Engine, internal combustion/Machinery, internal combustion – Under this proposal, the entries existing for “Engine, internal combustion” would be assigned their own UN numbers and hazard class based on the type of fuel – for example, a gasoline engine would be put in Class 3, UN3528, while a propane-powered engine would be put in Division 2.1, UN3529. The entries for UN3166 will be eliminated.

Harmonization with Canadian regulations – PHMSA proposes to eliminate several costly and annoying areas of non-harmonization with Canadian TDG regulations that have been addressed by the U.S.-Canada Regulatory Cooperation Council (RCC). PHMSA proposes to recognize cylinders approved under Transport Canada. Also, Canadian equivalency certificates (the Canadian term for permits for equivalent level of safety) may be used for shipments coming into the U.S., until the first destination. These changes will be made along with Transport Canada, who will amend TDG to give similar reciprocity for cylinders and permits regarding shipments coming into Canada.

PHMSA has already moved forward on some issues that the UN is only now addressing. For example, the proposal notes that while the Orange Book has created an exemption for ping-pong balls under the entry for UN 2000, Celluloid, PHMSA has already declared in a letter of interpretation that the U.S. does not consider such articles to “pose an unreasonable risk to health, safety or property during transportation.” This comes as a significant relief to those who enjoy a rousing game of table tennis.

You can view the Notice of Proposed Rulemaking at PHMSA’s rulemaking archive. Comments on the proposed changes may be received by November 7, 2016, by mail, fax, hand-delivery or the Federal Rulemaking Portal at http://www.regulations.gov.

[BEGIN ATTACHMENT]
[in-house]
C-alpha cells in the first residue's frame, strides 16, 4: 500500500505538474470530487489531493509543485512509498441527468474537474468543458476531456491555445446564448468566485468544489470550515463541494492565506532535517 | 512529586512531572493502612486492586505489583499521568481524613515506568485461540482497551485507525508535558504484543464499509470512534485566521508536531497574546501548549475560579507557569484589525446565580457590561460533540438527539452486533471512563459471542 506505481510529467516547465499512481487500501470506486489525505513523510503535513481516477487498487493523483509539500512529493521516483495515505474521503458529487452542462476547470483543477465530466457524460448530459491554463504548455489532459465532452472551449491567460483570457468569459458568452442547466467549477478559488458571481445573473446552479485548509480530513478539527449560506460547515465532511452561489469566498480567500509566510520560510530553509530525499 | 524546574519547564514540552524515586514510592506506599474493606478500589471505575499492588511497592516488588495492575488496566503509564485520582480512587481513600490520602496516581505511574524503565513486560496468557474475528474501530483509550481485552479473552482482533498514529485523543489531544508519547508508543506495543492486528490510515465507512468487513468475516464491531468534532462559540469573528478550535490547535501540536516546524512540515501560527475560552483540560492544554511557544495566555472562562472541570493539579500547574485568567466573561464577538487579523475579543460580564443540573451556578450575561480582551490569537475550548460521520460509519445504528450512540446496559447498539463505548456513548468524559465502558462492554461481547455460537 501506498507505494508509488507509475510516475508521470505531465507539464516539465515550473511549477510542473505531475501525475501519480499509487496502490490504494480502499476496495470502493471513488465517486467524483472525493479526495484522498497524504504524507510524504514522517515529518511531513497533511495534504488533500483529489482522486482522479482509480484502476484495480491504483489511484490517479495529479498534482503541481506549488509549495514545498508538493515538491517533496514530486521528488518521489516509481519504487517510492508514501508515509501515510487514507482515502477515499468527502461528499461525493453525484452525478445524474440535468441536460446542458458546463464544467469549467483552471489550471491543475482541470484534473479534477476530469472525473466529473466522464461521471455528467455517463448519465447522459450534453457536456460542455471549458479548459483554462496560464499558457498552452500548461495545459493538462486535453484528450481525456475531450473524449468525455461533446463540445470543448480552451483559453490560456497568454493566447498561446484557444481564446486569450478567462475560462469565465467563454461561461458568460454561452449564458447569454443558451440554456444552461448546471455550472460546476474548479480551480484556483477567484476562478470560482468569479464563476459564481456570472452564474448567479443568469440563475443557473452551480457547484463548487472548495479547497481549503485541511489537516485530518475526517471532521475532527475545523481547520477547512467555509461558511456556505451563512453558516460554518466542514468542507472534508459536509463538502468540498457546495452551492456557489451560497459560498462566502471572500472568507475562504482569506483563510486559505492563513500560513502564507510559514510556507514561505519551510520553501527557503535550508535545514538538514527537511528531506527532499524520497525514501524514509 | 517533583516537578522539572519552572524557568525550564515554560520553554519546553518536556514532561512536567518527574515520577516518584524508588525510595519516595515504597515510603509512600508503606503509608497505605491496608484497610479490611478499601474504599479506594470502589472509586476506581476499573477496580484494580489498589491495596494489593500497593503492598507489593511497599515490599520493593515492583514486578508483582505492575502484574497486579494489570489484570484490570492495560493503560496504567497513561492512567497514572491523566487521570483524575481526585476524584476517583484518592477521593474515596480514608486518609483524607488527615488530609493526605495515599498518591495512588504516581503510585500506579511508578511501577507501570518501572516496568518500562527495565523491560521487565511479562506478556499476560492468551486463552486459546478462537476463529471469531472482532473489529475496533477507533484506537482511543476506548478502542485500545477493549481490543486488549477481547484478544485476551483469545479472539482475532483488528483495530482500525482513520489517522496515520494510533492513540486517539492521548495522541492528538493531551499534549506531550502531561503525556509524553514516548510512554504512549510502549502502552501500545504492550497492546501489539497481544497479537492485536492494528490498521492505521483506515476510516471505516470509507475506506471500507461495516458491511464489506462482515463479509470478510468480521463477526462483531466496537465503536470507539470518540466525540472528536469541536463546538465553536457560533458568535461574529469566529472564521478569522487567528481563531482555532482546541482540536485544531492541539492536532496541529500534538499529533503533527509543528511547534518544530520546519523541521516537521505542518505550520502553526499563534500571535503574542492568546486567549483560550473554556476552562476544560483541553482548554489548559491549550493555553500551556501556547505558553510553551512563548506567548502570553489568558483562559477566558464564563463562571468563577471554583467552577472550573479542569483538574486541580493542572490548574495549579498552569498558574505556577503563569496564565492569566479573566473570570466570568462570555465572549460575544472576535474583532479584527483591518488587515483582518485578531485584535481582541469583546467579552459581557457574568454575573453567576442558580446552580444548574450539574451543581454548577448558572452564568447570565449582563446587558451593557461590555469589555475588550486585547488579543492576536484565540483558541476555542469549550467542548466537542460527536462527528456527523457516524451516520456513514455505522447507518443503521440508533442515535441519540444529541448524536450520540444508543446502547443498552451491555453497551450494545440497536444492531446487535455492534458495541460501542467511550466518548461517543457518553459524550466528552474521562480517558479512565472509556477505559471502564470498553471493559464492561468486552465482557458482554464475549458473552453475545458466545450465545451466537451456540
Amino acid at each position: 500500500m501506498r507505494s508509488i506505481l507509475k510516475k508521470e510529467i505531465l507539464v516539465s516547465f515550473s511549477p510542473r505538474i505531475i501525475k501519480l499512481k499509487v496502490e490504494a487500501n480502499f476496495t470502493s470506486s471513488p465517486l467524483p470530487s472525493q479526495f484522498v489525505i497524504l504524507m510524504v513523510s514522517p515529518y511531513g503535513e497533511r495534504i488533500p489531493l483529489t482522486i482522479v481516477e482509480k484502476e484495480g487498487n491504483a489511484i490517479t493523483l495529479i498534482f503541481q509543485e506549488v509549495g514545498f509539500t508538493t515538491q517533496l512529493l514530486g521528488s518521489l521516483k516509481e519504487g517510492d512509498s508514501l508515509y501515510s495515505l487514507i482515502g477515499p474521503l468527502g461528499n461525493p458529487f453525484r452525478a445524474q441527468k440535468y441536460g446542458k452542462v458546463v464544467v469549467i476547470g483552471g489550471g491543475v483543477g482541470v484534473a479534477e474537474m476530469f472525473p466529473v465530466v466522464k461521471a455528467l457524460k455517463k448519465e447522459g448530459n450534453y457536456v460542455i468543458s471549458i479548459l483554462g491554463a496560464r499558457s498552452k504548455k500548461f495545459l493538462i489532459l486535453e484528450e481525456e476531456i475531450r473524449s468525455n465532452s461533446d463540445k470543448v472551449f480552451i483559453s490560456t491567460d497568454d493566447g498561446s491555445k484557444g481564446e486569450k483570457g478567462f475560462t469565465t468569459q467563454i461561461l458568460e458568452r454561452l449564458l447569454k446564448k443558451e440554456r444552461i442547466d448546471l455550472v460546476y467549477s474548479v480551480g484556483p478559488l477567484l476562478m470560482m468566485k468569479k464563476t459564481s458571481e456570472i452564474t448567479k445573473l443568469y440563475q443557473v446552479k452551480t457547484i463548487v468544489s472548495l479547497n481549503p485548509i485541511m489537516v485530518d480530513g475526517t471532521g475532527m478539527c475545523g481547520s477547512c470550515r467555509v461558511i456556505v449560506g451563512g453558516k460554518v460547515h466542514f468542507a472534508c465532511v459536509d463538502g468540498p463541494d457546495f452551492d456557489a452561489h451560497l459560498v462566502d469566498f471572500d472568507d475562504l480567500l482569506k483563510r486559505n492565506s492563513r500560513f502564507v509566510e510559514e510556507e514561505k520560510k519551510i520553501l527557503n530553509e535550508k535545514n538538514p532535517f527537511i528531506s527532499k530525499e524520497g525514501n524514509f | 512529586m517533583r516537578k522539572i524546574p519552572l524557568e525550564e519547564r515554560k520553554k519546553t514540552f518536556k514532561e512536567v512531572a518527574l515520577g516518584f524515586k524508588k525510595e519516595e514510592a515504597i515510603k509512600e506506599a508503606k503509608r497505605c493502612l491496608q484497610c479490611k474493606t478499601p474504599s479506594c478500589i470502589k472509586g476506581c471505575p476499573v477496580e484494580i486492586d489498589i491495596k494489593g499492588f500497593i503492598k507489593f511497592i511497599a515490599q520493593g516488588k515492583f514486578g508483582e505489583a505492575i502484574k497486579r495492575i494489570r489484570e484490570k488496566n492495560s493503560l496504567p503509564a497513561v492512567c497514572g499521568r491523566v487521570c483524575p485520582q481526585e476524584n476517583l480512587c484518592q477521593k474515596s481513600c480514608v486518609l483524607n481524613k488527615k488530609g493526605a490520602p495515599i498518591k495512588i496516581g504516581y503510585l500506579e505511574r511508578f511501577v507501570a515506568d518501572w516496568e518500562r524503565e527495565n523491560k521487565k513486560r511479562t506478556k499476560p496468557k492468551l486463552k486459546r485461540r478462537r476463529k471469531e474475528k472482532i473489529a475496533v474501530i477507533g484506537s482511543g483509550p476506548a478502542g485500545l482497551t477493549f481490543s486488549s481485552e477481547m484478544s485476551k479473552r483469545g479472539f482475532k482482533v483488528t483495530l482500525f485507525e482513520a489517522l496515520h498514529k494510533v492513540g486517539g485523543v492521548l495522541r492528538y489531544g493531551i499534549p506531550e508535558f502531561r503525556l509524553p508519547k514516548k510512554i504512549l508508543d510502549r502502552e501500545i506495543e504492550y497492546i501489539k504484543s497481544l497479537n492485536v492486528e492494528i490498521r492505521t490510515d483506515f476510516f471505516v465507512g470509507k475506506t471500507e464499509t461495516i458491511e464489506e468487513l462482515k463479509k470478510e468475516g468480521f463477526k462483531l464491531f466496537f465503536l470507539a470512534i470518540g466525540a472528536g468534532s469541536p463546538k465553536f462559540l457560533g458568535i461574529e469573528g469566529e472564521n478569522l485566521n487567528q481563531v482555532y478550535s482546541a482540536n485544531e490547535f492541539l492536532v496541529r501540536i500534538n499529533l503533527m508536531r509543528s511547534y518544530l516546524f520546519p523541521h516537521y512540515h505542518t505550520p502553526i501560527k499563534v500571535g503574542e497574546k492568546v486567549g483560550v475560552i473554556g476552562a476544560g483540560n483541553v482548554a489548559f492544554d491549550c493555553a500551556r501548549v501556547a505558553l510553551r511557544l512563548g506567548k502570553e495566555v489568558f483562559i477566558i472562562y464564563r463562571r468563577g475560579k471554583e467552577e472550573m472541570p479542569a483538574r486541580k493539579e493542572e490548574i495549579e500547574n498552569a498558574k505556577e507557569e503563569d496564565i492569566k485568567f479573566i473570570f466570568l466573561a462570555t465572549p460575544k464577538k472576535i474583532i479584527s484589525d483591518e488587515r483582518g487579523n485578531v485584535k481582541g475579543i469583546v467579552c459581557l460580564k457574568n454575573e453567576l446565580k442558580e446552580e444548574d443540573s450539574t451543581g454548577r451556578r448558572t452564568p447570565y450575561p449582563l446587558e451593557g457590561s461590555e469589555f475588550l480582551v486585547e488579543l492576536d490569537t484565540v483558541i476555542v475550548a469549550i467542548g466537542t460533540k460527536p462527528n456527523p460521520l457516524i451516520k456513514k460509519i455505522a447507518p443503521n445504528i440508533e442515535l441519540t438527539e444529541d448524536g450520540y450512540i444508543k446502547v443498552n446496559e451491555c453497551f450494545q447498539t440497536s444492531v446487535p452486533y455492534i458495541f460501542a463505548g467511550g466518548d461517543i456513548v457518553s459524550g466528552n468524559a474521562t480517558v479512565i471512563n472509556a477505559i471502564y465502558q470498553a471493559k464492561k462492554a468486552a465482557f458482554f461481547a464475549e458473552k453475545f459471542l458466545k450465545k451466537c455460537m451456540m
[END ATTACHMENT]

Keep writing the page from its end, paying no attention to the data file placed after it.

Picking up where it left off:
If you have any questions about these proposed changes and how they can affect your operations, please contact us here at ICC Compliance Center at 1-888-442-9628 (USA) or 1-888-977-4834 (Canada).

Shipping by Road
A Closer Look at Truck Safety

In the United States, there are close to ten million people in trucking-related jobs. Over 2 million tractor-trailers hit the roadways each year, logging nearly 450 billion annual miles. These trucks account for 70 percent of freight transported in the US, with several trillion dollars of cargo delivered in North America each year.

For a delivery system that’s so critical to our nation, the safety risks associated with the trucking industry are huge.

OSHA reports that an average of 475,000 large trucks are involved in accidents each year, causing over 5,000 deaths and 142,000 injuries. A quarter of those belong to the truck drivers (although the truck operators are only responsible for 30 percent or less of the accidents.) In addition to driving-related accidents, regulators issued numerous citations for improper guards on equipment, lack of personal protective equipment, improper grounding of equipment and lack of proper fall protection.